It was in this fifth and last clubhouse that a set of Rules was developed by the members. The membership at that time was fifty dollars. The roll of living members that signed and adhered to a written set of rules developed in 1845 are below. The purpose of the Club was stated as being for "convival and social intercourse." The members that joined the Fish Club later after its founding in the early 19th century to the American Civil War were generally sons or relatives of the original members.
Robert Francis Withers Allston became governor of South Carolina on the 21st of April in 1857. The Club, with about forty members, put on an elaborate dinner in his honor of becoming elected. It also happened to be his birthday!
The written rules below were established in 1845 and signed by all members.
1. Time and Place of Meeting
- The Fish Club was to meet at the Club House, at Midway seashore, each Friday starting at the first Friday in June. This was to continue each season through October.
2. Admission of Members
- A potentially new member was to be proposed to the existing members by the President and approved by a majority. The new member was to pay a membership fee of fifty dollars.
- Two-thirds was established as a minimum quorum.
- The President and Vice-President must be present at all meetings.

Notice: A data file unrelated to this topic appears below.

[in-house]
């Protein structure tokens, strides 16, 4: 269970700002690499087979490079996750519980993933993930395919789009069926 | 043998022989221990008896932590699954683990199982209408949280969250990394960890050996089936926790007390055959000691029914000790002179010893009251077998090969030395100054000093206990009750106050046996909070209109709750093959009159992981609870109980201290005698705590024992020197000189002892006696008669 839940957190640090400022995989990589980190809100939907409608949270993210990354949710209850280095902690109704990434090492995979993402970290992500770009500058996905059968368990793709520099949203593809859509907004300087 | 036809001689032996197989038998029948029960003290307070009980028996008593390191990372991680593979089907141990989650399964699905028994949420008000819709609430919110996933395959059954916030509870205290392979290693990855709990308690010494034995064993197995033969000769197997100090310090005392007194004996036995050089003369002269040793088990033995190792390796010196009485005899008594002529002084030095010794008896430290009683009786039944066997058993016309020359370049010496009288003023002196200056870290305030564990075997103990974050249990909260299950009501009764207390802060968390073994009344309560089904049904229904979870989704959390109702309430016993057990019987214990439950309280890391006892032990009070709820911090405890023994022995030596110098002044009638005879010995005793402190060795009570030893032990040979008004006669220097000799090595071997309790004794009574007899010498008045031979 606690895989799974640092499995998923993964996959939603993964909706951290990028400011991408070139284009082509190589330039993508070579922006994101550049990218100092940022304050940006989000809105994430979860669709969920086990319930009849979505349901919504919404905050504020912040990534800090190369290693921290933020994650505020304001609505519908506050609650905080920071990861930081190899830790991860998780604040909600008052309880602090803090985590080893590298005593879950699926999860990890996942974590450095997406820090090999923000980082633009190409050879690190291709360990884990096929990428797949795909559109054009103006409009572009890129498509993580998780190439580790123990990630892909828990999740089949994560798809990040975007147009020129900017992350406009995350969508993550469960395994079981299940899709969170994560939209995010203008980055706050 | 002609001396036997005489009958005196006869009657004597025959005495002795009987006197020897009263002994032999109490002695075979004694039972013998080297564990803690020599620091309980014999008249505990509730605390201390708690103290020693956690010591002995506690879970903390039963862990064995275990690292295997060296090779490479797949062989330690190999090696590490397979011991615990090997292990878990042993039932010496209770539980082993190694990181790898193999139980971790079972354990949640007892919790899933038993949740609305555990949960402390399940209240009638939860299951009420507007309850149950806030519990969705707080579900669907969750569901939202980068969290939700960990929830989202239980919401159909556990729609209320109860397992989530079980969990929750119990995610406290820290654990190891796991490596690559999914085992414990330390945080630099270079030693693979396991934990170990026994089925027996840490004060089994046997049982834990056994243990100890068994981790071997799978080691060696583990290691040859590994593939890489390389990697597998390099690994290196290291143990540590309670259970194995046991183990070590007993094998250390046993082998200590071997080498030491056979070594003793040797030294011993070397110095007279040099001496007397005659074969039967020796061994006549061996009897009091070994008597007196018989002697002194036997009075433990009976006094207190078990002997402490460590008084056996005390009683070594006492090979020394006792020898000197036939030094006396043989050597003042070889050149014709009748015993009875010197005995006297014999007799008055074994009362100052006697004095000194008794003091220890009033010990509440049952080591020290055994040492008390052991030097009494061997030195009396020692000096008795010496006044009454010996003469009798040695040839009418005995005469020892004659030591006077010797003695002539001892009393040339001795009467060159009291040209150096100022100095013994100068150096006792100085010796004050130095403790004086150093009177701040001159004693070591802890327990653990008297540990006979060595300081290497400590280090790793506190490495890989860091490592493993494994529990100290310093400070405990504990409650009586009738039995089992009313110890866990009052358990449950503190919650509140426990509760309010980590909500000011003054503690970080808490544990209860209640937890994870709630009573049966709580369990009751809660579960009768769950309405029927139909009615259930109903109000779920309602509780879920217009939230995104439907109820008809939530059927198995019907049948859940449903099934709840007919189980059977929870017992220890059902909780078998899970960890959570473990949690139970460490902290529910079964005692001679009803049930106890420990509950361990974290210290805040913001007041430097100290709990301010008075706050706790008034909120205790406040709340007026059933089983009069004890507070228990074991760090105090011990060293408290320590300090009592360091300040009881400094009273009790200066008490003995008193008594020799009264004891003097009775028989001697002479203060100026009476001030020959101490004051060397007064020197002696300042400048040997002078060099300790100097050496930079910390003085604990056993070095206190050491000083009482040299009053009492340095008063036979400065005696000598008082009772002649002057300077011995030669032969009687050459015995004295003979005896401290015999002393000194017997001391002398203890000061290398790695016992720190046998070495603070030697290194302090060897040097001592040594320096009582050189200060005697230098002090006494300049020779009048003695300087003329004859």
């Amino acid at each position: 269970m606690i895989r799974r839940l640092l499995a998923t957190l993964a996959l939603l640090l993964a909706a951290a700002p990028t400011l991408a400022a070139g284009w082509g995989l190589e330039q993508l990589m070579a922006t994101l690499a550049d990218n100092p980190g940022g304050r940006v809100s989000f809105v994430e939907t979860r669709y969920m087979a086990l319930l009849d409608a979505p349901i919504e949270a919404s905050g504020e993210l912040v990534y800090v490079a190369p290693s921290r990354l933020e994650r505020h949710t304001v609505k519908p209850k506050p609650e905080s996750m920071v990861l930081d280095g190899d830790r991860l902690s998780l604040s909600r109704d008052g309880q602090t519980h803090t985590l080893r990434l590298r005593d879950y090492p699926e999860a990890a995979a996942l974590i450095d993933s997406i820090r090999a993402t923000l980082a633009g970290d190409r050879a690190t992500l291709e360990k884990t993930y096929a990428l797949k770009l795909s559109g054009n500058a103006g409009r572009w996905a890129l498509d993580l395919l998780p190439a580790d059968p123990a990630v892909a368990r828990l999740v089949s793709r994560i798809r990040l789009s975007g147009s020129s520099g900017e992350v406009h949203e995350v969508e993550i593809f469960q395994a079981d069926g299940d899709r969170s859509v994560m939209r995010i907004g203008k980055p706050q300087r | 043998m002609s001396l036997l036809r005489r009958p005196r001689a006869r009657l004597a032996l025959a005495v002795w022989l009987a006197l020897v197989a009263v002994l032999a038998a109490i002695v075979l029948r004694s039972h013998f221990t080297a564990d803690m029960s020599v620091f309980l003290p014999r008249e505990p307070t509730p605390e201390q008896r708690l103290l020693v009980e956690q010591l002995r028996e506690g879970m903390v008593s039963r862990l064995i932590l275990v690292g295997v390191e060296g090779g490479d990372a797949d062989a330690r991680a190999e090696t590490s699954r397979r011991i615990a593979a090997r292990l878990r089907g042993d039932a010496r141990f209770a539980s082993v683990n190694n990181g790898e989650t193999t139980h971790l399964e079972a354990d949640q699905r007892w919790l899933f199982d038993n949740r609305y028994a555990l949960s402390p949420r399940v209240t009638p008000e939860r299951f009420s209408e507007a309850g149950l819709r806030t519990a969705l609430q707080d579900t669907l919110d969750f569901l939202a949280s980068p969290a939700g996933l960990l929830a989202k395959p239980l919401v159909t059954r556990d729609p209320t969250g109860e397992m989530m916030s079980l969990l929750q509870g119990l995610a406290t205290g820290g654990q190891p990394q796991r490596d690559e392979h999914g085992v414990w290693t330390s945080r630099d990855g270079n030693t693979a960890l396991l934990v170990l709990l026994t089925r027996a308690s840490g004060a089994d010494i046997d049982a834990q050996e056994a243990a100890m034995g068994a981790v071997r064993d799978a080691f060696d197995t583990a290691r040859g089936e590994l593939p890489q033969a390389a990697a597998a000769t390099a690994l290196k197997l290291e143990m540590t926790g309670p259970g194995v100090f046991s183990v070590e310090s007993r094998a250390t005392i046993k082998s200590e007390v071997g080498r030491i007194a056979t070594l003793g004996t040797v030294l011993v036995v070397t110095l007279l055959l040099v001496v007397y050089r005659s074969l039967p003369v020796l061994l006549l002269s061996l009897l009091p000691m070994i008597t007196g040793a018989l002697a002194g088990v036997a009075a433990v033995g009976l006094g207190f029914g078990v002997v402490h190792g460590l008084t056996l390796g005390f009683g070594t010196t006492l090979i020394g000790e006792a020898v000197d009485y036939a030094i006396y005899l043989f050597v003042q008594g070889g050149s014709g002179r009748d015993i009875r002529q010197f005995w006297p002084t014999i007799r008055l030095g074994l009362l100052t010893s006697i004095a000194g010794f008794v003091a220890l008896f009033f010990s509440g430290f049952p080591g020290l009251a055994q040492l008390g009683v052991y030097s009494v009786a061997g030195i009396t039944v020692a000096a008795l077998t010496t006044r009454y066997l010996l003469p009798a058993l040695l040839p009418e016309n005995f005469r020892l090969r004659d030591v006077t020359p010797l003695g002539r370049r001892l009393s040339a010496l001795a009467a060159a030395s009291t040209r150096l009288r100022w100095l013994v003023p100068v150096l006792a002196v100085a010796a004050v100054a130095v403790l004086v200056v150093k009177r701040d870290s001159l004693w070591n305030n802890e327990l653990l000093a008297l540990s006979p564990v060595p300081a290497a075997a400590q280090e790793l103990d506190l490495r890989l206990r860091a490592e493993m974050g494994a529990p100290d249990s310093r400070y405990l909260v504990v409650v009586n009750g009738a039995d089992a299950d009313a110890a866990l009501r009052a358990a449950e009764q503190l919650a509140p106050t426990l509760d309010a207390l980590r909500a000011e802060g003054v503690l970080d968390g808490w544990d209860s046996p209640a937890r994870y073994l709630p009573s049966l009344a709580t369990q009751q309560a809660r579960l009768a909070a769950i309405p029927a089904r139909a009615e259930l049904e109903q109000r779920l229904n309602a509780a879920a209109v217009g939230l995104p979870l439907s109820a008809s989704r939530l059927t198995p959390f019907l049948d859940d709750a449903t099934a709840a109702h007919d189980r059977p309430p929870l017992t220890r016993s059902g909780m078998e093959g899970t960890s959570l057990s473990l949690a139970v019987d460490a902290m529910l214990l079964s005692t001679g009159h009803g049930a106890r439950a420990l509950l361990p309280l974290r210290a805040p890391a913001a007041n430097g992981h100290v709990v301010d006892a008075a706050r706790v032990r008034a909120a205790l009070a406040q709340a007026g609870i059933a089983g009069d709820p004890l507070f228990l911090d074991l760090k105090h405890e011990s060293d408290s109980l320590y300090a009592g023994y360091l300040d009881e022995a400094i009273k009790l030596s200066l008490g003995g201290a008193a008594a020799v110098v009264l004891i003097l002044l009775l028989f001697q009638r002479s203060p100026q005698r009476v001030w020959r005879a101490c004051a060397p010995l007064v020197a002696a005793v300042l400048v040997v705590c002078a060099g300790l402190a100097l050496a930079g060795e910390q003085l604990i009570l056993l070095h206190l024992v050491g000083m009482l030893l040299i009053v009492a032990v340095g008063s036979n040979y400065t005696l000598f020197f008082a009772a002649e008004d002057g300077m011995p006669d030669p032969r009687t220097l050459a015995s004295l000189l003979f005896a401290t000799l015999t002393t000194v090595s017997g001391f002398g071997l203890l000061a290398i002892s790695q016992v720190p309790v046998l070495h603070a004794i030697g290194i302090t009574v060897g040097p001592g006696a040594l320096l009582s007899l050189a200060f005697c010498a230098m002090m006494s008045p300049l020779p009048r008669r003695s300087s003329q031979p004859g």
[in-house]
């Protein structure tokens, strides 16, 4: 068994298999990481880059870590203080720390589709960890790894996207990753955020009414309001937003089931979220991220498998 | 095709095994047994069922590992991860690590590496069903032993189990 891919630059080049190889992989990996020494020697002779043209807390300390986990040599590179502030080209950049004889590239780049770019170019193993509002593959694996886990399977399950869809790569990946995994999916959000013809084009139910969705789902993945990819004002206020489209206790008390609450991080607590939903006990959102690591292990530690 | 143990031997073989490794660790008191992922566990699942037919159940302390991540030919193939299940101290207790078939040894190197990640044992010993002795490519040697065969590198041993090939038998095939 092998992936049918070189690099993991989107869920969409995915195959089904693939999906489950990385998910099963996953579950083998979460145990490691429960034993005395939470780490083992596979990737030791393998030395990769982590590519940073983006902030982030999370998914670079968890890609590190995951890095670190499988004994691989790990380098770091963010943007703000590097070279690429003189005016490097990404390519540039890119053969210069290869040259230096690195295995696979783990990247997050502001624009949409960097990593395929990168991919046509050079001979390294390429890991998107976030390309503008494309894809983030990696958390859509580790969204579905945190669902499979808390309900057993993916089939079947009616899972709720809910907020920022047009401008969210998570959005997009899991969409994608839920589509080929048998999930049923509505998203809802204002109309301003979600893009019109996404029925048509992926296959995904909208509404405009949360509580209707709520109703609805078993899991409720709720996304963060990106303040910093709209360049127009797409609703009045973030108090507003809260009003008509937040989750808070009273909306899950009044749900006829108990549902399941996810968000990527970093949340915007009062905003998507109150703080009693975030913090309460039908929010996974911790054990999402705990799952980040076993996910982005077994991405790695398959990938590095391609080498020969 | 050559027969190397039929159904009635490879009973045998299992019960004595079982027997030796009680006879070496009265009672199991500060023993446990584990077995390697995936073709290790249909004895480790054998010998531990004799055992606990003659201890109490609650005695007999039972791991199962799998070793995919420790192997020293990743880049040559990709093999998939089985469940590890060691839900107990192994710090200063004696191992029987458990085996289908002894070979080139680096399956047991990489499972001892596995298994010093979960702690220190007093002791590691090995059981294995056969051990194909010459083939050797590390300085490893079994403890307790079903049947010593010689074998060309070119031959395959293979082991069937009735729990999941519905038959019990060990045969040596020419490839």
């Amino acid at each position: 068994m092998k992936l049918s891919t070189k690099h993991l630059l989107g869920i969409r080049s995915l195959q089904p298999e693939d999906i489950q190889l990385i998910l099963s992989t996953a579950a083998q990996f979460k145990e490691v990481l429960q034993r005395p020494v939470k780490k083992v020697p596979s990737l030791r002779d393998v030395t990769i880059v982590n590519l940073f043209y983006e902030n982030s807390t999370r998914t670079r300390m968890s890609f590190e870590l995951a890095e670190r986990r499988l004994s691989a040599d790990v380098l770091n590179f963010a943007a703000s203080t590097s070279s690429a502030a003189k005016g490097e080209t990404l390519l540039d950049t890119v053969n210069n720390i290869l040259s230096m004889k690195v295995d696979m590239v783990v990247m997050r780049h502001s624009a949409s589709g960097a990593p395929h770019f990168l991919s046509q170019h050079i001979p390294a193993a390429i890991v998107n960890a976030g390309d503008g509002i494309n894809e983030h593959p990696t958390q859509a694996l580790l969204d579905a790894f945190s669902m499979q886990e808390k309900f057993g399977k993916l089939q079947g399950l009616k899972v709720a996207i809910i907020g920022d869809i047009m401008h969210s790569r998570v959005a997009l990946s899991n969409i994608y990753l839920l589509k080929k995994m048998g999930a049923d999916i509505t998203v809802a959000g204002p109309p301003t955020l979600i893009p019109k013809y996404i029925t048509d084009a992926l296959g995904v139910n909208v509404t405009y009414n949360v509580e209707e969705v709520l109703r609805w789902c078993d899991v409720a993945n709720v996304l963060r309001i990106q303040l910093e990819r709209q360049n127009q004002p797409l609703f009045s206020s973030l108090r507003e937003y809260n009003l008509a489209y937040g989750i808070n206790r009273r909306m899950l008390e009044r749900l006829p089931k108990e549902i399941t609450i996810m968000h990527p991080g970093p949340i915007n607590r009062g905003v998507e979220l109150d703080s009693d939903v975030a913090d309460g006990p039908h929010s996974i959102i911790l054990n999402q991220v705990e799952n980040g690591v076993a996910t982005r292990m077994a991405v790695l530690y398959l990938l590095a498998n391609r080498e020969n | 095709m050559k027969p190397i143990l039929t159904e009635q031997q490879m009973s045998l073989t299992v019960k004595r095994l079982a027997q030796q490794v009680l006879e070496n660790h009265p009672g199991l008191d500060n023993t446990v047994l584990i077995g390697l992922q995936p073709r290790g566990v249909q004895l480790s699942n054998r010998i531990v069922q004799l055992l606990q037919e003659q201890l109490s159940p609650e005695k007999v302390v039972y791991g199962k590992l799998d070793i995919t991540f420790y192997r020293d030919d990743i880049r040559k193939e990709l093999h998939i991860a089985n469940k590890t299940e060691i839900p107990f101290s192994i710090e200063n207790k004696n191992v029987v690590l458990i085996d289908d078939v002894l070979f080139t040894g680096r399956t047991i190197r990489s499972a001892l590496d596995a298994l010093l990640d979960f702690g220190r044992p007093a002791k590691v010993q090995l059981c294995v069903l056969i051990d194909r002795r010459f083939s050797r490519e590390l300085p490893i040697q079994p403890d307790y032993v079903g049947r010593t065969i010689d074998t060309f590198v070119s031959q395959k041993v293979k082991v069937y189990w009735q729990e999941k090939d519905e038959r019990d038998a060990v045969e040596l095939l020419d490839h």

5. Duties of the President
- Each member in order of rotation was to act as President. He was to furnish a ham and good rice. He also was to attend to the preparation of the dinner. It was to be on the table between 2 - 2:30 P.M. The President was to preserve order and select side dishes with the Vice President for games. Should the President be absent, then he must send his ham and rice for the dinner.
6. Duties of the Vice President
- The Vice Presiudent was to supply a special distribution dish and wine. He was also to supply the water and ice. He had to make sure the game dish was proper. He was also to announce if champagne was to be brought to the next dinner, so a member would know to bring wine or not the next time.
7. Duties of Secretary and Treasurer
- They shall keep records of the proceedings, take charge of funds, do accounts receivable and accounts payable according to vote of the club members. The Treasurer was to also keep records of debts due.
8. Duties of Members